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Shouldn’t a Humane Society Actually Be Humane In Its Training Practices?

I recently visited a humane society that uses prong/pinch collars and choke chains on its dogs -- that's far from humane.

Jill Breitner  |  Jun 13th 2016


Oh, that dog is crazy, wild, out of control. You’ll need a prong collar to walk him. UGH! If I hear a shelter worker say that one more time … How can a humane society have the audacity to call itself humane when the animals in its care are not treated humanely?

Recently, I volunteered at a humane society to help walk, play, and train the dogs. This particular shelter was one I hadn’t been to before, and to the untrained eye things looked okay, but I saw what it really was: a living hell for the poor dogs. I have been in many shelters — government and non-profit — and can tell pretty quickly whether or not one is a savvy dog-care facility.

How? I listen and feel the energy. Are the dogs barking like crazy, pulling out of control on walks? Or is the shelter peaceful, with happy dogs heading joyfully out to a play yard? This tells me all about the people in charge. Dogs, after all, are a direct result of the humans who care for them.

A prong collar. (Photo by Shutterstock)

A prong collar. (Photo by Shutterstock)

This humane society I visited, I assure you, was not doing its dogs justice. On my tour of the facility, I saw the wall of doom; it was filled with all sizes of prong/pinch collars and choke chains, but mostly prong collars. I asked where the harnesses were kept, and the look I got questioned whether I was from this planet.

I’m sorry — well, actually no, I’m not sorry. What I am is sick of organizations promoting animal welfare while lacking any kind of modern training program to facilitate getting the dogs ready for PERMANENT adoption. Yes, they have their hearts in the right place, but to take on the humungous task of sheltering and adopting out dogs and not spend money on or time training employees in humane methods of dog training and handling, behavior, and body language is just wrong. The Humane Society of the United States itself has this to say about aversive collars:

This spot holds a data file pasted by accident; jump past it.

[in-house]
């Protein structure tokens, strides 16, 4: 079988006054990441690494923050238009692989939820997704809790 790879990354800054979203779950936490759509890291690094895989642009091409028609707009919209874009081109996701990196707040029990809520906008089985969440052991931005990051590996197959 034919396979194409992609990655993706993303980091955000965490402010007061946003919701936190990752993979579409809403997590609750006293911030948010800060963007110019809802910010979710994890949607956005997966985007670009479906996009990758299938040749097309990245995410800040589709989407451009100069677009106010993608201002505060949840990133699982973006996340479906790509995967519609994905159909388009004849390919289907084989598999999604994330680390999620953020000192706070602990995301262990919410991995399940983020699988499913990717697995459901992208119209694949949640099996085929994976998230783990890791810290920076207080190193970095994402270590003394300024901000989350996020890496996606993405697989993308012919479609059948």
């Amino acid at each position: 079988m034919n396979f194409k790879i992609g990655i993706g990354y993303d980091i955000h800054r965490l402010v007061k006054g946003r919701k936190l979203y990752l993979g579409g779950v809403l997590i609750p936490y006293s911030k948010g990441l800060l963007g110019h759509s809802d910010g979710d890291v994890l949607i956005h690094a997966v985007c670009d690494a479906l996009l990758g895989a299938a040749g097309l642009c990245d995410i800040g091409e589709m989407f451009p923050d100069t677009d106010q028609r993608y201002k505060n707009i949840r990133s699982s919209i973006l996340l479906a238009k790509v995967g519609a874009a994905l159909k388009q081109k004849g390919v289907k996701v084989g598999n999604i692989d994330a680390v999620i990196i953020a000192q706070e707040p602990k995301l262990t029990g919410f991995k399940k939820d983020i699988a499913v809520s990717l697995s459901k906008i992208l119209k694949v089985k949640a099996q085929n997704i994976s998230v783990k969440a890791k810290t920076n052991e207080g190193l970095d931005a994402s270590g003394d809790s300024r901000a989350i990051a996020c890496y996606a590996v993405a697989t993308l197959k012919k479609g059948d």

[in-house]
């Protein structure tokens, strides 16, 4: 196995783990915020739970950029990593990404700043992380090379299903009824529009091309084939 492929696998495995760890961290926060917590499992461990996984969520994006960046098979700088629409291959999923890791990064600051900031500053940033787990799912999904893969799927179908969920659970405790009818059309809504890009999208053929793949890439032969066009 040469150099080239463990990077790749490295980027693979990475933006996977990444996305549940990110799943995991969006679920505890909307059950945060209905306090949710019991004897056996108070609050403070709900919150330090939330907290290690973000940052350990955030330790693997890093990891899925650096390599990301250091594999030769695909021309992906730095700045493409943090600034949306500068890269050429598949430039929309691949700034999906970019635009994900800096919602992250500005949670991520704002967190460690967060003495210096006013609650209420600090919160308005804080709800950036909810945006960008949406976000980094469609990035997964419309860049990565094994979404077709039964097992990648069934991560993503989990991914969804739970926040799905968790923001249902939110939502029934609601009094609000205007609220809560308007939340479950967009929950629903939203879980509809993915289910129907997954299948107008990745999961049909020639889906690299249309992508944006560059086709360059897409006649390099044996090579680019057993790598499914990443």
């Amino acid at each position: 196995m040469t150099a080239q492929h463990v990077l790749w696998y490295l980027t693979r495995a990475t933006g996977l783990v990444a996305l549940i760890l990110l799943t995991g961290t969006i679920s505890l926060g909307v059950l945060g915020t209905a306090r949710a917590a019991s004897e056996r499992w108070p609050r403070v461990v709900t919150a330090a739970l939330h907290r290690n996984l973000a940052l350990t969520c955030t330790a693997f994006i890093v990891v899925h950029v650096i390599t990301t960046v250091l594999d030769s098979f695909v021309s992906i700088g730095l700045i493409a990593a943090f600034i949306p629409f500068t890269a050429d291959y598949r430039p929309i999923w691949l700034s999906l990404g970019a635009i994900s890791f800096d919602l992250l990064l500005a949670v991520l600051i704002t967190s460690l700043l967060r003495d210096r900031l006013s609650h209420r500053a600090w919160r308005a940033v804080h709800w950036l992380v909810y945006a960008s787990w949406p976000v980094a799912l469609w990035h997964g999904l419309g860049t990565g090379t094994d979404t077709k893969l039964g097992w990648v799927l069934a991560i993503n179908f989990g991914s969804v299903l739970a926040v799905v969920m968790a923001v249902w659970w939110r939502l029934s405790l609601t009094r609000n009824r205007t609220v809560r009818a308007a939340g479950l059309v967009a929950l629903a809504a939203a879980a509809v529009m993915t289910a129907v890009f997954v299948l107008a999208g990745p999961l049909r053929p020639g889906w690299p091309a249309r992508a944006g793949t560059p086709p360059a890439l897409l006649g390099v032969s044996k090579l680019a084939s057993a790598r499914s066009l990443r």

Some trainers use aversive collars to train “difficult” dogs with correction or punishment. These collars rely on physical discomfort or even pain to teach the dog what not to do. They suppress the unwanted behavior, but they don’t teach him what the proper behavior is. At best, they are unpleasant for your dog, and at worst, they may cause your dog to act aggressively and even bite you. Positive training methods should always be your first choice.

If a shelter uses prong collars, how can its employees wonder why the return rate is so high? Each time a dog is returned, the anxiety level goes up and the downward spiral continues.

Many humane societies do use their money and time wisely. They have each dog’s fate at the forefront of their mission. This is shown by implementing reward-based training programs for staff and volunteers that enhance the adoptability of their dogs while reducing their return rate. This is a true Humane Society.

Training the basics humanely makes a dog much more adoptable. (Illustration by Lili Chin/courtesy Dog Decoder Smartphone App)

Teaching the basics humanely makes a dog much more adoptable. (Illustration by Lili Chin/courtesy Dog Decoder Smartphone App)

If you volunteer at a shelter or a humane society and/or donate funds to them, please request that your donation goes toward a reward-based training program so that the fate of these dogs is one of success, not failure. Demand that they ban the use of prong/pinch collars and choke chains and use harnesses only. You can make a difference with your donation dollars. Use them wisely and hold your shelter accountable to its mission.

About the author: Jill Breitner is a professional dog trainer and dog body language expert loving and living her life with family, friends and her beloved four-legged friends. She is a member of the Pet Professional Guild and is the author of Dog Decoder, a smartphone app about dog body language. Join Jill on her Dog Decoder Facebook page.